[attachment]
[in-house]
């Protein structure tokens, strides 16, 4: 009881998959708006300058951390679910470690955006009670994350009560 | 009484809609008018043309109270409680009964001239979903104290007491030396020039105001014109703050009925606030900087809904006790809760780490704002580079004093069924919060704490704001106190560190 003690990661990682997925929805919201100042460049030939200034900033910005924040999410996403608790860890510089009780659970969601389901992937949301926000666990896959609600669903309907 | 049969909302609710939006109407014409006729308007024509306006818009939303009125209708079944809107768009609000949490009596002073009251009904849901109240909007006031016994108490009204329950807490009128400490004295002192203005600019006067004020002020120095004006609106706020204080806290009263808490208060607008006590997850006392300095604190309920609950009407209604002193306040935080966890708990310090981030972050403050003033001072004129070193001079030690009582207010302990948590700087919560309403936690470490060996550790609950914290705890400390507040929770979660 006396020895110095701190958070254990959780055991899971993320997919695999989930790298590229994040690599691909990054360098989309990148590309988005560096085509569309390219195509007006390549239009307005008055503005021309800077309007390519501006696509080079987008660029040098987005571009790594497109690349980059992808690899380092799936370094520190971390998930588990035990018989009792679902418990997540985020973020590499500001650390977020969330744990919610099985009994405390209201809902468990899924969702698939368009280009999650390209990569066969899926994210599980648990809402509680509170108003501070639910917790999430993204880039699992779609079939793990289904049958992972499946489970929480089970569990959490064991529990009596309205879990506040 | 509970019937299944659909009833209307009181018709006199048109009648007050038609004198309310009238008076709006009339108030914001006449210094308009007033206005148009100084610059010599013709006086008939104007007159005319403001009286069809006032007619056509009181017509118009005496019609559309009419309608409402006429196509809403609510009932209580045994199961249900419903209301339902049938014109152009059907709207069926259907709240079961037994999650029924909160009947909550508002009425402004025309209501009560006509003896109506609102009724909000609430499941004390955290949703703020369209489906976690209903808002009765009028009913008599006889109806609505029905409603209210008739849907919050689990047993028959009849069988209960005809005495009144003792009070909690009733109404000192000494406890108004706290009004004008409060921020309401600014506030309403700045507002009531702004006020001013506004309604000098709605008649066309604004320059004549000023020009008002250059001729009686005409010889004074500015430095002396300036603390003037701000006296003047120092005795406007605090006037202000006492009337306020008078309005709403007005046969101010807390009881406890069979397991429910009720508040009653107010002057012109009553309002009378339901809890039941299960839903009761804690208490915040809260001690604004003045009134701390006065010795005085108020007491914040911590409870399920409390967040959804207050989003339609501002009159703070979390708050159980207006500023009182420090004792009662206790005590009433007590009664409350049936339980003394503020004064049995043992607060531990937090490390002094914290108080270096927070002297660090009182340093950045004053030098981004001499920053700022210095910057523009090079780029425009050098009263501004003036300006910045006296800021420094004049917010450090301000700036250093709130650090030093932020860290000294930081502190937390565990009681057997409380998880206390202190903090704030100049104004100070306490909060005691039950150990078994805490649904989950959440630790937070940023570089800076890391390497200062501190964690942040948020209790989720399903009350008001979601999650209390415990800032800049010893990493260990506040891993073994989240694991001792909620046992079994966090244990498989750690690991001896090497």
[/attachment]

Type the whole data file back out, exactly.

[in-house]
């Protein structure tokens, strides 16, 4: 009881998959708006300058951390679910470690955006009670994350009560 | 009484809609008018043309109270409680009964001239979903104290007491030396020039105001014109703050009925606030900087809904006790809760780490704002580079004093069924919060704490704001106190560190 003690990661990682997925929805919201100042460049030939200034900033910005924040999410996403608790860890510089009780659970969601389901992937949301926000666990896959609600669903309907 | 049969909302609710939006109407014409006729308007024509306006818009939303009125209708079944809107768009609000949490009596002073009251009904849901109240909007006031016994108490009204329950807490009128400490004295002192203005600019006067004020002020120095004006609106706020204080806290009263808490208060607008006590997850006392300095604190309920609950009407209604002193306040935080966890708990310090981030972050403050003033001072004129070193001079030690009582207010302990948590700087919560309403936690470490060996550790609950914290705890400390507040929770979660 006396020895110095701190958070254990959780055991899971993320997919695999989930790298590229994040690599691909990054360098989309990148590309988005560096085509569309390219195509007006390549239009307005008055503005021309800077309007390519501006696509080079987008660029040098987005571009790594497109690349980059992808690899380092799936370094520190971390998930588990035990018989009792679902418990997540985020973020590499500001650390977020969330744990919610099985009994405390209201809902468990899924969702698939368009280009999650390209990569066969899926994210599980648990809402509680509170108003501070639910917790999430993204880039699992779609079939793990289904049958992972499946489970929480089970569990959490064991529990009596309205879990506040 | 509970019937299944659909009833209307009181018709006199048109009648007050038609004198309310009238008076709006009339108030914001006449210094308009007033206005148009100084610059010599013709006086008939104007007159005319403001009286069809006032007619056509009181017509118009005496019609559309009419309608409402006429196509809403609510009932209580045994199961249900419903209301339902049938014109152009059907709207069926259907709240079961037994999650029924909160009947909550508002009425402004025309209501009560006509003896109506609102009724909000609430499941004390955290949703703020369209489906976690209903808002009765009028009913008599006889109806609505029905409603209210008739849907919050689990047993028959009849069988209960005809005495009144003792009070909690009733109404000192000494406890108004706290009004004008409060921020309401600014506030309403700045507002009531702004006020001013506004309604000098709605008649066309604004320059004549000023020009008002250059001729009686005409010889004074500015430095002396300036603390003037701000006296003047120092005795406007605090006037202000006492009337306020008078309005709403007005046969101010807390009881406890069979397991429910009720508040009653107010002057012109009553309002009378339901809890039941299960839903009761804690208490915040809260001690604004003045009134701390006065010795005085108020007491914040911590409870399920409390967040959804207050989003339609501002009159703070979390708050159980207006500023009182420090004792009662206790005590009433007590009664409350049936339980003394503020004064049995043992607060531990937090490390002094914290108080270096927070002297660090009182340093950045004053030098981004001499920053700022210095910057523009090079780029425009050098009263501004003036300006910045006296800021420094004049917010450090301000700036250093709130650090030093932020860290000294930081502190937390565990009681057997409380998880206390202190903090704030100049104004100070306490909060005691039950150990078994805490649904989950959440630790937070940023570089800076890391390497200062501190964690942040948020209790989720399903009350008001979601999650209390415990800032800049010893990493260990506040891993073994989240694991001792909620046992079994966090244990498989750690690991001896090497």